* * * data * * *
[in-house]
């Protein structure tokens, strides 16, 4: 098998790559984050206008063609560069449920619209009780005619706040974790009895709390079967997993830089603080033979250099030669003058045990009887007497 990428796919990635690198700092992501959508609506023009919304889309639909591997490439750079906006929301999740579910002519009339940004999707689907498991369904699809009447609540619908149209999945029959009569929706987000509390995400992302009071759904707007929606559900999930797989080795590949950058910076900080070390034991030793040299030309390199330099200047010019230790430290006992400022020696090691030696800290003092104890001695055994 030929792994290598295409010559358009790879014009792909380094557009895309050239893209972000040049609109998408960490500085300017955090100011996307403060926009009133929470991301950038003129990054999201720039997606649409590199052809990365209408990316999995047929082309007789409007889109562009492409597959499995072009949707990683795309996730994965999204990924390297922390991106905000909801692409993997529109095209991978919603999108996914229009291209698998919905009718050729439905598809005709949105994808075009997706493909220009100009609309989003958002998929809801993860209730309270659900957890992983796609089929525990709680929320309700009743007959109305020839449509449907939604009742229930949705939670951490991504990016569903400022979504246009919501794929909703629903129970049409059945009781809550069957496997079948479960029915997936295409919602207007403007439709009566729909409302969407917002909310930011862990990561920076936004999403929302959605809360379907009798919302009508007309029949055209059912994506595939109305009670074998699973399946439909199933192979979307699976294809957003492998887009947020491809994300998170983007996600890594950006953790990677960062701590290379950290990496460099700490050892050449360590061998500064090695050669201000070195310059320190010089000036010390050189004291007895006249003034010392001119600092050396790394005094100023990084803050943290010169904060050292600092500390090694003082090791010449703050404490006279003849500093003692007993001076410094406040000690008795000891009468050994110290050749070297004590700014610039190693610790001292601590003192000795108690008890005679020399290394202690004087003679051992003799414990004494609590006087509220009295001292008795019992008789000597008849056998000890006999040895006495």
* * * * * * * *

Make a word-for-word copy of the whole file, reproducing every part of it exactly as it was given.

[in-house]
């Protein structure tokens, strides 16, 4: 098998790559984050206008063609560069449920619209009780005619706040974790009895709390079967997993830089603080033979250099030669003058045990009887007497 990428796919990635690198700092992501959508609506023009919304889309639909591997490439750079906006929301999740579910002519009339940004999707689907498991369904699809009447609540619908149209999945029959009569929706987000509390995400992302009071759904707007929606559900999930797989080795590949950058910076900080070390034991030793040299030309390199330099200047010019230790430290006992400022020696090691030696800290003092104890001695055994 030929792994290598295409010559358009790879014009792909380094557009895309050239893209972000040049609109998408960490500085300017955090100011996307403060926009009133929470991301950038003129990054999201720039997606649409590199052809990365209408990316999995047929082309007789409007889109562009492409597959499995072009949707990683795309996730994965999204990924390297922390991106905000909801692409993997529109095209991978919603999108996914229009291209698998919905009718050729439905598809005709949105994808075009997706493909220009100009609309989003958002998929809801993860209730309270659900957890992983796609089929525990709680929320309700009743007959109305020839449509449907939604009742229930949705939670951490991504990016569903400022979504246009919501794929909703629903129970049409059945009781809550069957496997079948479960029915997936295409919602207007403007439709009566729909409302969407917002909310930011862990990561920076936004999403929302959605809360379907009798919302009508007309029949055209059912994506595939109305009670074998699973399946439909199933192979979307699976294809957003492998887009947020491809994300998170983007996600890594950006953790990677960062701590290379950290990496460099700490050892050449360590061998500064090695050669201000070195310059320190010089000036010390050189004291007895006249003034010392001119600092050396790394005094100023990084803050943290010169904060050292600092500390090694003082090791010449703050404490006279003849500093003692007993001076410094406040000690008795000891009468050994110290050749070297004590700014610039190693610790001292601590003192000795108690008890005679020399290394202690004087003679051992003799414990004494609590006087509220009295001292008795019992008789000597008849056998000890006999040895006495």